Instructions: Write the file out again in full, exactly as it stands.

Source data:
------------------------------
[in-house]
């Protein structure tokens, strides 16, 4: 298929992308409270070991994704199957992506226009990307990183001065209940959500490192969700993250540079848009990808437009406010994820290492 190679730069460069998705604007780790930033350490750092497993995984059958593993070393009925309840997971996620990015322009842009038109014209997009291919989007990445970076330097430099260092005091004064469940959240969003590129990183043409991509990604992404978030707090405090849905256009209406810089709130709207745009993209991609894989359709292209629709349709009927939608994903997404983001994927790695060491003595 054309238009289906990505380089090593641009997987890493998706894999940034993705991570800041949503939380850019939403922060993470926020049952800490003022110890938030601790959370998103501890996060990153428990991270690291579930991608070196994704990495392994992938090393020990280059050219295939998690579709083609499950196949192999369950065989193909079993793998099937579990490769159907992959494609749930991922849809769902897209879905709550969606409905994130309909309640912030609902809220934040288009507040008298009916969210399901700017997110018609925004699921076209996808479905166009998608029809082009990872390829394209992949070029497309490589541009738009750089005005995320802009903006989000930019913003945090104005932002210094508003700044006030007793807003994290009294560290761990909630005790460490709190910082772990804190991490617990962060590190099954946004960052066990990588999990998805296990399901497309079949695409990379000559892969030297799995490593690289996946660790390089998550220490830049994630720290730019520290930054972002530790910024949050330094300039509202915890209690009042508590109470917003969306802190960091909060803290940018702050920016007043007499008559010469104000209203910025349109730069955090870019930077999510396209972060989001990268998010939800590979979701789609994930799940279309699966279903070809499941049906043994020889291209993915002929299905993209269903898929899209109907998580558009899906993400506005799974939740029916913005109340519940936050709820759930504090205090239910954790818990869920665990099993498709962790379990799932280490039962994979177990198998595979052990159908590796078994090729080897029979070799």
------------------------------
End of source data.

[in-house]
């Protein structure tokens, strides 16, 4: 298929992308409270070991994704199957992506226009990307990183001065209940959500490192969700993250540079848009990808437009406010994820290492 190679730069460069998705604007780790930033350490750092497993995984059958593993070393009925309840997971996620990015322009842009038109014209997009291919989007990445970076330097430099260092005091004064469940959240969003590129990183043409991509990604992404978030707090405090849905256009209406810089709130709207745009993209991609894989359709292209629709349709009927939608994903997404983001994927790695060491003595 054309238009289906990505380089090593641009997987890493998706894999940034993705991570800041949503939380850019939403922060993470926020049952800490003022110890938030601790959370998103501890996060990153428990991270690291579930991608070196994704990495392994992938090393020990280059050219295939998690579709083609499950196949192999369950065989193909079993793998099937579990490769159907992959494609749930991922849809769902897209879905709550969606409905994130309909309640912030609902809220934040288009507040008298009916969210399901700017997110018609925004699921076209996808479905166009998608029809082009990872390829394209992949070029497309490589541009738009750089005005995320802009903006989000930019913003945090104005932002210094508003700044006030007793807003994290009294560290761990909630005790460490709190910082772990804190991490617990962060590190099954946004960052066990990588999990998805296990399901497309079949695409990379000559892969030297799995490593690289996946660790390089998550220490830049994630720290730019520290930054972002530790910024949050330094300039509202915890209690009042508590109470917003969306802190960091909060803290940018702050920016007043007499008559010469104000209203910025349109730069955090870019930077999510396209972060989001990268998010939800590979979701789609994930799940279309699966279903070809499941049906043994020889291209993915002929299905993209269903898929899209109907998580558009899906993400506005799974939740029916913005109340519940936050709820759930504090205090239910954790818990869920665990099993498709962790379990799932280490039962994979177990198998595979052990159908590796078994090729080897029979070799």